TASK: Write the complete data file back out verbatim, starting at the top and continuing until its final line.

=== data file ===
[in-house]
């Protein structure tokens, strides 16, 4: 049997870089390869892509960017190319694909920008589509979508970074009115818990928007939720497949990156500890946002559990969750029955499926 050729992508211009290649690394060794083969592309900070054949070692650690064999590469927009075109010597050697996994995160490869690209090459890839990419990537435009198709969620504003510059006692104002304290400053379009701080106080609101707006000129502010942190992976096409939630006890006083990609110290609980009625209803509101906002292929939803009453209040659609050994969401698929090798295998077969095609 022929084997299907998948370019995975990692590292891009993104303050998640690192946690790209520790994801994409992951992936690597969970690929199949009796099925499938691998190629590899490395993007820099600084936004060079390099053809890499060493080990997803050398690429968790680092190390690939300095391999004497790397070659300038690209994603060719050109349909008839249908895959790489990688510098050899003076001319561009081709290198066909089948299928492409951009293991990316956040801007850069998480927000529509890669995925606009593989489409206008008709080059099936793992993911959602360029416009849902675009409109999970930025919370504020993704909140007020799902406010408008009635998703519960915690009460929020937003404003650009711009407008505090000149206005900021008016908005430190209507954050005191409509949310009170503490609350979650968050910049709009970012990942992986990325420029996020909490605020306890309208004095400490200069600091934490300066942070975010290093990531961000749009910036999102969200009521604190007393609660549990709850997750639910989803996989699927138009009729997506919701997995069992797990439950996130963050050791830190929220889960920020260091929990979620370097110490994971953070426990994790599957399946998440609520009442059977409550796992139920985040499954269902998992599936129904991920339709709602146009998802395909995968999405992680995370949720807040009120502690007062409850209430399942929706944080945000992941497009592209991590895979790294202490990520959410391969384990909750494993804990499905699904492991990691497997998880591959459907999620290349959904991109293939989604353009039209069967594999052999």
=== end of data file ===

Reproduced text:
[in-house]
């Protein structure tokens, strides 16, 4: 049997870089390869892509960017190319694909920008589509979508970074009115818990928007939720497949990156500890946002559990969750029955499926 050729992508211009290649690394060794083969592309900070054949070692650690064999590469927009075109010597050697996994995160490869690209090459890839990419990537435009198709969620504003510059006692104002304290400053379009701080106080609101707006000129502010942190992976096409939630006890006083990609110290609980009625209803509101906002292929939803009453209040659609050994969401698929090798295998077969095609 022929084997299907998948370019995975990692590292891009993104303050998640690192946690790209520790994801994409992951992936690597969970690929199949009796099925499938691998190629590899490395993007820099600084936004060079390099053809890499060493080990997803050398690429968790680092190390690939300095391999004497790397070659300038690209994603060719050109349909008839249908895959790489990688510098050899003076001319561009081709290198066909089948299928492409951009293991990316956040801007850069998480927000529509890669995925606009593989489409206008008709080059099936793992993911959602360029416009849902675009409109999970930025919370504020993704909140007020799902406010408008009635998703519960915690009460929020937003404003650009711009407008505090000149206005900021008016908005430190209507954050005191409509949310009170503490609350979650968050910049709009970012990942992986990325420029996020909490605020306890309208004095400490200069600091934490300066942070975010290093990531961000749009910036999102969200009521604190007393609660549990709850997750639910989803996989699927138009009729997506919701997995069992797990439950996130963050050791830190929220889960920020260091929990979620370097110490994971953070426990994790599957399946998440609520009442059977409550796992139920985040499954269902998992599936129904991920339709709602146009998802395909995968999405992680995370949720807040009120502690007062409850209430399942929706944080945000992941497009592209991590895979790294202490990520959410391969384990909750494993804990499905699904492991990691497997998880591959459907999620290349959904991109293939989604353009039209069967594999052999």